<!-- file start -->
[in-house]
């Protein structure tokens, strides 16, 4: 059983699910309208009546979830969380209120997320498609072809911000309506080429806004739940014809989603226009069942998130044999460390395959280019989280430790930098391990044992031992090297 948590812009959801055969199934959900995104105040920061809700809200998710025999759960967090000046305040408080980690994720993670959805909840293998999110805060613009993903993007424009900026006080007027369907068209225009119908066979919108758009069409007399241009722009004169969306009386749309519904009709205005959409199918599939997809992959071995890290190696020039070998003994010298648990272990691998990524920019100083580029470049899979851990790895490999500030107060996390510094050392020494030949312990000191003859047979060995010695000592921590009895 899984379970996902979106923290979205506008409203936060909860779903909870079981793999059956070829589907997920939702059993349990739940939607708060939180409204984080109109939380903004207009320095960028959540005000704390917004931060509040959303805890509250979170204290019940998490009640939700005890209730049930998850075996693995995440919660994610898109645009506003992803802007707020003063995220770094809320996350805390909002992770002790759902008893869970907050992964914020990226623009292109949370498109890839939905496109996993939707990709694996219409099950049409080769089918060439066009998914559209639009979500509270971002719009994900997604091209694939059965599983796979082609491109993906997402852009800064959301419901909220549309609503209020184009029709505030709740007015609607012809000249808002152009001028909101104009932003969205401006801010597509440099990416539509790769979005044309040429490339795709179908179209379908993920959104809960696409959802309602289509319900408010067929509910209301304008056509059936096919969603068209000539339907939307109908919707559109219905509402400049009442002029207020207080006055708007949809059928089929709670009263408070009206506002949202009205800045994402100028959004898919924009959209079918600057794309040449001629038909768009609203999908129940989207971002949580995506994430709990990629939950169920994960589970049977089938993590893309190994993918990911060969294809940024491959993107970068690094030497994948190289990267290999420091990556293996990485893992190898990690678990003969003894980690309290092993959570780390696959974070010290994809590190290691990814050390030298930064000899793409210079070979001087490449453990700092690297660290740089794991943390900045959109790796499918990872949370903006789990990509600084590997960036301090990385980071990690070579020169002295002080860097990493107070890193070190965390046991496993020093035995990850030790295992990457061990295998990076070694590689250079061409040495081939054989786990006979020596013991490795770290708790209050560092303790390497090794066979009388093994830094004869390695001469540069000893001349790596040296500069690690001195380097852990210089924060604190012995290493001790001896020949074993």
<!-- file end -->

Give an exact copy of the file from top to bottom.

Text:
[in-house]
């Protein structure tokens, strides 16, 4: 059983699910309208009546979830969380209120997320498609072809911000309506080429806004739940014809989603226009069942998130044999460390395959280019989280430790930098391990044992031992090297 948590812009959801055969199934959900995104105040920061809700809200998710025999759960967090000046305040408080980690994720993670959805909840293998999110805060613009993903993007424009900026006080007027369907068209225009119908066979919108758009069409007399241009722009004169969306009386749309519904009709205005959409199918599939997809992959071995890290190696020039070998003994010298648990272990691998990524920019100083580029470049899979851990790895490999500030107060996390510094050392020494030949312990000191003859047979060995010695000592921590009895 899984379970996902979106923290979205506008409203936060909860779903909870079981793999059956070829589907997920939702059993349990739940939607708060939180409204984080109109939380903004207009320095960028959540005000704390917004931060509040959303805890509250979170204290019940998490009640939700005890209730049930998850075996693995995440919660994610898109645009506003992803802007707020003063995220770094809320996350805390909002992770002790759902008893869970907050992964914020990226623009292109949370498109890839939905496109996993939707990709694996219409099950049409080769089918060439066009998914559209639009979500509270971002719009994900997604091209694939059965599983796979082609491109993906997402852009800064959301419901909220549309609503209020184009029709505030709740007015609607012809000249808002152009001028909101104009932003969205401006801010597509440099990416539509790769979005044309040429490339795709179908179209379908993920959104809960696409959802309602289509319900408010067929509910209301304008056509059936096919969603068209000539339907939307109908919707559109219905509402400049009442002029207020207080006055708007949809059928089929709670009263408070009206506002949202009205800045994402100028959004898919924009959209079918600057794309040449001629038909768009609203999908129940989207971002949580995506994430709990990629939950169920994960589970049977089938993590893309190994993918990911060969294809940024491959993107970068690094030497994948190289990267290999420091990556293996990485893992190898990690678990003969003894980690309290092993959570780390696959974070010290994809590190290691990814050390030298930064000899793409210079070979001087490449453990700092690297660290740089794991943390900045959109790796499918990872949370903006789990990509600084590997960036301090990385980071990690070579020169002295002080860097990493107070890193070190965390046991496993020093035995990850030790295992990457061990295998990076070694590689250079061409040495081939054989786990006979020596013991490795770290708790209050560092303790390497090794066979009388093994830094004869390695001469540069000893001349790596040296500069690690001195380097852990210089924060604190012995290493001790001896020949074993």